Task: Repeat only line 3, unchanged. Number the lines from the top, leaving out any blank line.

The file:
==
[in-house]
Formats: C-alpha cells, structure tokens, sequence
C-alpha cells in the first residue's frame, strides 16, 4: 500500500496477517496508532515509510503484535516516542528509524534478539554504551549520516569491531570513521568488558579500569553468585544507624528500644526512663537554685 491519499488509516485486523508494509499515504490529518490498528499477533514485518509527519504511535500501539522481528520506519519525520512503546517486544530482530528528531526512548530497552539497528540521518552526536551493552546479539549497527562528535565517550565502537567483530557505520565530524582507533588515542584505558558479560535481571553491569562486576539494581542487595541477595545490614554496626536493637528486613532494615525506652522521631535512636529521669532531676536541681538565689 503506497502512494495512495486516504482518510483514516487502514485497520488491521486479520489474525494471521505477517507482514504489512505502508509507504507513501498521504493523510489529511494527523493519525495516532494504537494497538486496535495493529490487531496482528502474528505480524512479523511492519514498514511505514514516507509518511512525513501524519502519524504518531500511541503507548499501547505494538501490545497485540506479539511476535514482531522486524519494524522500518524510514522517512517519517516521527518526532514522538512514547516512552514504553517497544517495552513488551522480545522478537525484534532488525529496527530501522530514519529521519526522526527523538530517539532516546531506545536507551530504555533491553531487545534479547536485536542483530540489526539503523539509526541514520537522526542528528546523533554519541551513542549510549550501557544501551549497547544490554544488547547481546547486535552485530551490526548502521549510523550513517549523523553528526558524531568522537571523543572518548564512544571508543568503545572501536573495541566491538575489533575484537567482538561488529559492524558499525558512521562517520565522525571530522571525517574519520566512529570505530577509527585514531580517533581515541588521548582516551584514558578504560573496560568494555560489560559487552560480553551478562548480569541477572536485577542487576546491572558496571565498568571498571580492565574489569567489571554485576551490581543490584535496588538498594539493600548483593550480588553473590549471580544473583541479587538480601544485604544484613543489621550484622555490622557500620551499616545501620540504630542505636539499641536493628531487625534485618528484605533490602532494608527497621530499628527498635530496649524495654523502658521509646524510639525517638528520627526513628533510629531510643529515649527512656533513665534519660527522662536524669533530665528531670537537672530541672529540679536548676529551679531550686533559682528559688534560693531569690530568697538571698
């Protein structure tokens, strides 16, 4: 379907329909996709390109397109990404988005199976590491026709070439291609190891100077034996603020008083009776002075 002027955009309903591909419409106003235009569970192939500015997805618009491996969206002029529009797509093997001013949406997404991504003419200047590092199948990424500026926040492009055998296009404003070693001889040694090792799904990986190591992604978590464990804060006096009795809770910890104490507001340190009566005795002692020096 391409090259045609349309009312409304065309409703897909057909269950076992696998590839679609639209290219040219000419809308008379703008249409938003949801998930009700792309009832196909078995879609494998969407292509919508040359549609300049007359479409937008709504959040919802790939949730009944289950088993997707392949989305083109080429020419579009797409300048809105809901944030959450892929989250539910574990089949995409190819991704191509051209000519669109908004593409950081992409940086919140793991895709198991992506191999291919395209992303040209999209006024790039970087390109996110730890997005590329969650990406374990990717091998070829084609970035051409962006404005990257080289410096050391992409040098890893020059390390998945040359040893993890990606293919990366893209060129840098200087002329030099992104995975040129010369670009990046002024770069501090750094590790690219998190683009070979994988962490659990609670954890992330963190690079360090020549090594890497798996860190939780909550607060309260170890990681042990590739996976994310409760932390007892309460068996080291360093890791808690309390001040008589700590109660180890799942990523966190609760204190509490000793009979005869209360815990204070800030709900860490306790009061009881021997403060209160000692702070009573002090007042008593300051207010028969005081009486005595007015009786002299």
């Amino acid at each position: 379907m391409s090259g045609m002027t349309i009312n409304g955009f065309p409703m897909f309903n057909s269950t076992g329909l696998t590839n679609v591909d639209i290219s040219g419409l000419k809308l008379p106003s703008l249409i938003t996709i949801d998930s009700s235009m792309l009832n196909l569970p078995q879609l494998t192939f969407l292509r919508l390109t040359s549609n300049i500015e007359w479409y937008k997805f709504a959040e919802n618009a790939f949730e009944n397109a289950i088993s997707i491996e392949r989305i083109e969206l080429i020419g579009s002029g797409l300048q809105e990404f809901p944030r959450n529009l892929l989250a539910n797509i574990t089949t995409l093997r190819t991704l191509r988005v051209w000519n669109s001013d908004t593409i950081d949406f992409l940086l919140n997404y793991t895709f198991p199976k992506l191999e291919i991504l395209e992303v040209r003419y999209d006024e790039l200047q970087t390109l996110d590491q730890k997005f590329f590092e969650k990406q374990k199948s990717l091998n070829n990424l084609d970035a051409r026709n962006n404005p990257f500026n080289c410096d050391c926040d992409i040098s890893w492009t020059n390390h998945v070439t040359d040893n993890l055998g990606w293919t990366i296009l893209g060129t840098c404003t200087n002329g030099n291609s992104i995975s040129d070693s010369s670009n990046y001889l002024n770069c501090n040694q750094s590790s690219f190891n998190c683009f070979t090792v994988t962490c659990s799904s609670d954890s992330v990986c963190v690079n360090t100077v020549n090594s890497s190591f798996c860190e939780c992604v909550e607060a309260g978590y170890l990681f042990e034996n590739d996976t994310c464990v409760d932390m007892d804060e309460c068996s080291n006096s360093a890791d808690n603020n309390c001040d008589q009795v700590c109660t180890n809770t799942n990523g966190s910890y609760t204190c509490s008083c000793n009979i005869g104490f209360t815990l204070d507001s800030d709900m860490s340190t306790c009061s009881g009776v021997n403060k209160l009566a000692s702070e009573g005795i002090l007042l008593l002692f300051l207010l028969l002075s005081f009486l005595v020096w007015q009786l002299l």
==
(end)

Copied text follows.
C-alpha cells in the first residue's frame, strides 16, 4: 500500500496477517496508532515509510503484535516516542528509524534478539554504551549520516569491531570513521568488558579500569553468585544507624528500644526512663537554685 491519499488509516485486523508494509499515504490529518490498528499477533514485518509527519504511535500501539522481528520506519519525520512503546517486544530482530528528531526512548530497552539497528540521518552526536551493552546479539549497527562528535565517550565502537567483530557505520565530524582507533588515542584505558558479560535481571553491569562486576539494581542487595541477595545490614554496626536493637528486613532494615525506652522521631535512636529521669532531676536541681538565689 503506497502512494495512495486516504482518510483514516487502514485497520488491521486479520489474525494471521505477517507482514504489512505502508509507504507513501498521504493523510489529511494527523493519525495516532494504537494497538486496535495493529490487531496482528502474528505480524512479523511492519514498514511505514514516507509518511512525513501524519502519524504518531500511541503507548499501547505494538501490545497485540506479539511476535514482531522486524519494524522500518524510514522517512517519517516521527518526532514522538512514547516512552514504553517497544517495552513488551522480545522478537525484534532488525529496527530501522530514519529521519526522526527523538530517539532516546531506545536507551530504555533491553531487545534479547536485536542483530540489526539503523539509526541514520537522526542528528546523533554519541551513542549510549550501557544501551549497547544490554544488547547481546547486535552485530551490526548502521549510523550513517549523523553528526558524531568522537571523543572518548564512544571508543568503545572501536573495541566491538575489533575484537567482538561488529559492524558499525558512521562517520565522525571530522571525517574519520566512529570505530577509527585514531580517533581515541588521548582516551584514558578504560573496560568494555560489560559487552560480553551478562548480569541477572536485577542487576546491572558496571565498568571498571580492565574489569567489571554485576551490581543490584535496588538498594539493600548483593550480588553473590549471580544473583541479587538480601544485604544484613543489621550484622555490622557500620551499616545501620540504630542505636539499641536493628531487625534485618528484605533490602532494608527497621530499628527498635530496649524495654523502658521509646524510639525517638528520627526513628533510629531510643529515649527512656533513665534519660527522662536524669533530665528531670537537672530541672529540679536548676529551679531550686533559682528559688534560693531569690530568697538571698